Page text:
# Icosian calculus

The **icosian calculus** is a non-commutative algebraic structure discovered by the Irish mathematician William Rowan Hamilton in 1856.[1][2]
In modern terms, he gave a group presentation of the icosahedral rotation group by generators and relations.

Hamilton’s discovery derived from his attempts to find an algebra of "triplets" or 3-tuples that he believed would reflect the three Cartesian axes. The symbols of the icosian calculus can be equated to moves between vertices on a dodecahedron. Hamilton’s work in this area resulted indirectly in the terms Hamiltonian circuit and Hamiltonian path in graph theory.[3] He also invented the icosian game as a means of illustrating and popularising his discovery.

## Informal definition

The algebra is based on three symbols that are each roots of unity, in that repeated application of any of them yields the value 1 after a particular number of steps. They are:

Hamilton also gives one other relation between the symbols:

(In modern terms this is the (2,3,5) triangle group.)

The operation is associative but not commutative. They generate a group of order 60, isomorphic to the group of rotations of a regular icosahedron or dodecahedron, and therefore to the alternating group of degree five.

Although the algebra exists as a purely abstract construction, it can be most easily visualised in terms of operations on the edges and vertices of a dodecahedron. Hamilton himself used a flattened dodecahedron as the basis for his instructional game.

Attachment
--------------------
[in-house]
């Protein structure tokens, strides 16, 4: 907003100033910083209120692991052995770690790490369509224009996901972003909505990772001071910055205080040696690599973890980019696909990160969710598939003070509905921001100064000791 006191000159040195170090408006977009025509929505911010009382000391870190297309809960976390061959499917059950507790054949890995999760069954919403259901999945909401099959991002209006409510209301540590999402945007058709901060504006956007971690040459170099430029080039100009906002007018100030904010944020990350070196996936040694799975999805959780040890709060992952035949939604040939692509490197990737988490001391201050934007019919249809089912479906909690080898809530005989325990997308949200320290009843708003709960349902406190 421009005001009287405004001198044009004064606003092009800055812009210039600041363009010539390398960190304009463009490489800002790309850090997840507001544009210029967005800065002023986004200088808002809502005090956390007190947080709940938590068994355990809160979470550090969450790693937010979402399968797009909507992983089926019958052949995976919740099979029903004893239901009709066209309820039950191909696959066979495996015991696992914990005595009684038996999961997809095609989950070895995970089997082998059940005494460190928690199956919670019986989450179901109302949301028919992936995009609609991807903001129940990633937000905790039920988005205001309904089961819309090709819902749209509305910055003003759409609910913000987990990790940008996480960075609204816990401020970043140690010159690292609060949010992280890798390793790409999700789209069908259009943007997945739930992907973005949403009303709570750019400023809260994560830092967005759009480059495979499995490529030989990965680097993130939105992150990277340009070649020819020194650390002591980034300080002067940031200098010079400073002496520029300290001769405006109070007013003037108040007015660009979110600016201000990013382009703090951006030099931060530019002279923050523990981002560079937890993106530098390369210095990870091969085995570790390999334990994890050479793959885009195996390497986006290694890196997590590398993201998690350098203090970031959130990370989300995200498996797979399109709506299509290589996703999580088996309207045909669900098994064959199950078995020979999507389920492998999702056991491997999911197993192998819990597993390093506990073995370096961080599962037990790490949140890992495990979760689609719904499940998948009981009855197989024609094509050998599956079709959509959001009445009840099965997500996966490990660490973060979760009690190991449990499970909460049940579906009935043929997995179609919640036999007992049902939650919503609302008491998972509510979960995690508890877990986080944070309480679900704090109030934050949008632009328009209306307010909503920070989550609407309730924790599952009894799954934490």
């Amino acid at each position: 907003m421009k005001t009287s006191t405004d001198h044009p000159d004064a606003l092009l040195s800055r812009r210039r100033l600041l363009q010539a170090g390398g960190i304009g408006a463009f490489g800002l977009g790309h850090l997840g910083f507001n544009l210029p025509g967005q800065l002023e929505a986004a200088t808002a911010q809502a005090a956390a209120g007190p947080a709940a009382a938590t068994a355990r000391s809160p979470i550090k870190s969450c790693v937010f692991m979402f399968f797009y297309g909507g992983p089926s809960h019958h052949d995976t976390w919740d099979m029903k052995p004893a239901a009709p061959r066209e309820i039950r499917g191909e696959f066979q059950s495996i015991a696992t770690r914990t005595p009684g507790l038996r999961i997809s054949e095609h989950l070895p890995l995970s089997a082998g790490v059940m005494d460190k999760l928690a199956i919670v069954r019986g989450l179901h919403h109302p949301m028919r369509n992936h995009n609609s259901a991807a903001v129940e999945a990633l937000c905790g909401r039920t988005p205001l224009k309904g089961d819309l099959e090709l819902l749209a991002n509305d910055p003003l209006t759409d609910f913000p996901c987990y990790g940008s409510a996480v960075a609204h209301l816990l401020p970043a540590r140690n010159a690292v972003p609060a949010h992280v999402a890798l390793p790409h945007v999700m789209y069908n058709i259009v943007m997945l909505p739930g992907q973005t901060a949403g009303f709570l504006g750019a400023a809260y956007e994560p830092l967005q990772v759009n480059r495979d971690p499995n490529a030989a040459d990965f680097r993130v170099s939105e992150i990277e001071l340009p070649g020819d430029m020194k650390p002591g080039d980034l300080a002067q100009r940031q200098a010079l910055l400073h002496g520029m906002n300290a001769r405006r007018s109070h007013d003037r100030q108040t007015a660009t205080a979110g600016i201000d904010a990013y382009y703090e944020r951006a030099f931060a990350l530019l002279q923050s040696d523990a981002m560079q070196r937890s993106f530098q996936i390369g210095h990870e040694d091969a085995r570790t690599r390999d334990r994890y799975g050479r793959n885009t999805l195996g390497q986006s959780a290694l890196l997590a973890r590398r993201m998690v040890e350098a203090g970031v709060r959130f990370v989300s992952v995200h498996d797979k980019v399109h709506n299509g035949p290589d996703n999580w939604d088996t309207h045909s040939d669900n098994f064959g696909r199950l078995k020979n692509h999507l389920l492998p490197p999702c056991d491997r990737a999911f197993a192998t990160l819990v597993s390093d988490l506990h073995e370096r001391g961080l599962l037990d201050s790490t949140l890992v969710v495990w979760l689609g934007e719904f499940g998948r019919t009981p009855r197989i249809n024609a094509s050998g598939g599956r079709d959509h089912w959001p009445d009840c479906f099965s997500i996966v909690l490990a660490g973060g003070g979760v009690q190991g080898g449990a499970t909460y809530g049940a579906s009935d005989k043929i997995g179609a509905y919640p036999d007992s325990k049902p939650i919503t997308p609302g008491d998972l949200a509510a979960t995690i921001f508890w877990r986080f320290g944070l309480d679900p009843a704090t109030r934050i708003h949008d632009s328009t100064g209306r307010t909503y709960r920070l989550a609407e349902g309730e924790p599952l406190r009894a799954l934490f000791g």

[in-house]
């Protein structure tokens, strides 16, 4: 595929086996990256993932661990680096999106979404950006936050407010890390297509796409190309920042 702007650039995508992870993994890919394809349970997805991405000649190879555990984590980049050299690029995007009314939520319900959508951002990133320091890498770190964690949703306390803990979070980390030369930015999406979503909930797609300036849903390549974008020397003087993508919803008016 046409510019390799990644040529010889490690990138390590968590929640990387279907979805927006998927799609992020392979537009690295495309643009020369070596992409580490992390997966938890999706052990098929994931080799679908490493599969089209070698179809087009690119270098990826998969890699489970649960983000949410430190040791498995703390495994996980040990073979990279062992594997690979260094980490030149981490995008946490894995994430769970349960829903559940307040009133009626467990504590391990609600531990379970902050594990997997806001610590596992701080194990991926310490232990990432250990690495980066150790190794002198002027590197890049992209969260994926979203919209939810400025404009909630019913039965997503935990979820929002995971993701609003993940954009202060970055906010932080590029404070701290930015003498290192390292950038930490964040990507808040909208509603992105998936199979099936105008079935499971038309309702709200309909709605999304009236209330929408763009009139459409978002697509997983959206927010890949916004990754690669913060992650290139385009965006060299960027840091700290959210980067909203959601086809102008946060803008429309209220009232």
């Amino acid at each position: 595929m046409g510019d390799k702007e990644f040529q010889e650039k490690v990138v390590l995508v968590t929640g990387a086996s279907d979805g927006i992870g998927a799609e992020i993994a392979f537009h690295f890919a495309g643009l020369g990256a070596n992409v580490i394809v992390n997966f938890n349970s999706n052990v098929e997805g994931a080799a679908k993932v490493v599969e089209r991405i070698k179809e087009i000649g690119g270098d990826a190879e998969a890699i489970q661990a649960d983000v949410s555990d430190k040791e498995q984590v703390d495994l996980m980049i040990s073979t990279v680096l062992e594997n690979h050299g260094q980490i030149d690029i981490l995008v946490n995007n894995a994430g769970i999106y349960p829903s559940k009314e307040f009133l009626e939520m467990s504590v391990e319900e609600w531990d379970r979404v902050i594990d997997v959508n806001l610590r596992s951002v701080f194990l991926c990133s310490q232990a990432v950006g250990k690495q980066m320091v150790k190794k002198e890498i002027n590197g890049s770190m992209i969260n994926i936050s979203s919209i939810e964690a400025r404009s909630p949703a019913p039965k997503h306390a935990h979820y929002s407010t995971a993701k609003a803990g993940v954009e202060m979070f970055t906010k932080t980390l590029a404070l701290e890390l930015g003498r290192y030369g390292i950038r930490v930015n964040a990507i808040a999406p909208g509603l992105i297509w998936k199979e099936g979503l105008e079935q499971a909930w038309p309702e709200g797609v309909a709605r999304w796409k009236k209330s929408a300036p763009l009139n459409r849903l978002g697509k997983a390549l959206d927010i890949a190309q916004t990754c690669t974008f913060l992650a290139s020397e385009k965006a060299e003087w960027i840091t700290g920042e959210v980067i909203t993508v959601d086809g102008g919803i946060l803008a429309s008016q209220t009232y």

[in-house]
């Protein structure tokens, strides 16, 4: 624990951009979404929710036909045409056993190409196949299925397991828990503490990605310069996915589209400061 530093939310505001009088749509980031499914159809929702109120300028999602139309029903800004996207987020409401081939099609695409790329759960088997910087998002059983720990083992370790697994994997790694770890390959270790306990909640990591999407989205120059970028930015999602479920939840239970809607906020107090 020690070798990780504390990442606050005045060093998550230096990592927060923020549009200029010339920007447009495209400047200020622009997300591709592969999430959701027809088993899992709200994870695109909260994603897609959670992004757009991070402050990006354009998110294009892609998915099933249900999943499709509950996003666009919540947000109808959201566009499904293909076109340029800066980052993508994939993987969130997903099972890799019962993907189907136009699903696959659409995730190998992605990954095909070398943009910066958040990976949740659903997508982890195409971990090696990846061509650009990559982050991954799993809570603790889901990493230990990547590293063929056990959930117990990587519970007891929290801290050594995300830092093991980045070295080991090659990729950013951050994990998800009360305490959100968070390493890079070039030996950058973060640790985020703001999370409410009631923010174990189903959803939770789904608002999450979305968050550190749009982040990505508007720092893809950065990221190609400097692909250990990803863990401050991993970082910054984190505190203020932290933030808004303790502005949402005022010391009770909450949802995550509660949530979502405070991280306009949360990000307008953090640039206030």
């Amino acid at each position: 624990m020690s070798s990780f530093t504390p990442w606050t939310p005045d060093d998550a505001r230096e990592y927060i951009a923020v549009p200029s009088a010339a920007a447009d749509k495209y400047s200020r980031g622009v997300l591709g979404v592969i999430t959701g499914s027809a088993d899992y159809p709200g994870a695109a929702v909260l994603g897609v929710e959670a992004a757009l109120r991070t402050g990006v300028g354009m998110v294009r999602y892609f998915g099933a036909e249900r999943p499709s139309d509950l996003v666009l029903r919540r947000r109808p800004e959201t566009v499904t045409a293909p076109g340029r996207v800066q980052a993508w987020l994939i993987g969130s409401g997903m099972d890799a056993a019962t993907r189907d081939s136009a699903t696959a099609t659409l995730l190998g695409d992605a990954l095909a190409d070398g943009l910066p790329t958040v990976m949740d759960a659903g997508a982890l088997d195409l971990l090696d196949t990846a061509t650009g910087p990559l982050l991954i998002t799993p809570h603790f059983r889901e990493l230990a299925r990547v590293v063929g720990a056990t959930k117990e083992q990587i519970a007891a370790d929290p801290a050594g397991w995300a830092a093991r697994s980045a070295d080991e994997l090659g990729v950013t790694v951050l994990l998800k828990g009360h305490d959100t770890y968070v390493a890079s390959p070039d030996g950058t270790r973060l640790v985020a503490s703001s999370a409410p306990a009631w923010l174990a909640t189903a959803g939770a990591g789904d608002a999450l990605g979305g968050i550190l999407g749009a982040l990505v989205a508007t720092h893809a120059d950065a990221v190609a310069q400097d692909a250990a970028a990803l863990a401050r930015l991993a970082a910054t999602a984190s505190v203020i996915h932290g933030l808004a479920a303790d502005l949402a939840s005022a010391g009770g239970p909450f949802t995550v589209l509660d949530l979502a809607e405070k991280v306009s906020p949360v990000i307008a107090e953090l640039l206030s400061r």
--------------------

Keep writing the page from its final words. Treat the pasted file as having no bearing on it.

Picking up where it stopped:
Imagine an insect crawling along a particular edge of Hamilton's labelled dodecahedron in a certain direction, say from to . We can represent this directed edge by .

- The icosian symbol equates to changing direction on any edge, so the insect crawls from to (following the directed edge ).
- The icosian symbol equates to rotating the insect's current travel anti-clockwise around the end point. In our example this would mean changing the initial direction to become .
- The icosian symbol equates to making a right-turn at the end point, moving from to .

## Legacy

The icosian calculus is one of the earliest examples of many mathematical ideas, including:

- presenting and studying a group by generators and relations;
- a triangle group, later generalized to Coxeter groups;
- visualization of a group by a graph, which led to combinatorial group theory and later geometric group theory;
- Hamiltonian circuits and Hamiltonian paths in graph theory;[3]
- dessin d'enfant[4][5] – see dessin d'enfant: history for details.

## References

- William Rowan Hamilton (1856). "Memorandum respecting a new System of Roots of Unity" (PDF).
*Philosophical Magazine*.**12**: 446. - Thomas L. Hankins (1980).
*Sir William Rowan Hamilton*. Baltimore: The Johns Hopkins University Press. p. 474. ISBN 0-8018-6973-0. - Norman L. Biggs; E. Keith Lloyd; Robin J. Wilson (1976).
*Graph theory 1736–1936*. Oxford: Clarendon Press. p. 239. ISBN 0-19-853901-0. - Jones, Gareth (1995). "Dessins d'enfants: bipartite maps and Galois groups".
*Séminaire Lotharingien de Combinatoire*.**B35d**: 4, PDF - W. R. Hamilton, Letter to John T. Graves "On the Icosian" (17 October 1856),
*Mathematical papers, Vol. III, Algebra,*eds. H. Halberstam and R. E. Ingram, Cambridge University Press, Cambridge, 1967, pp. 612–625.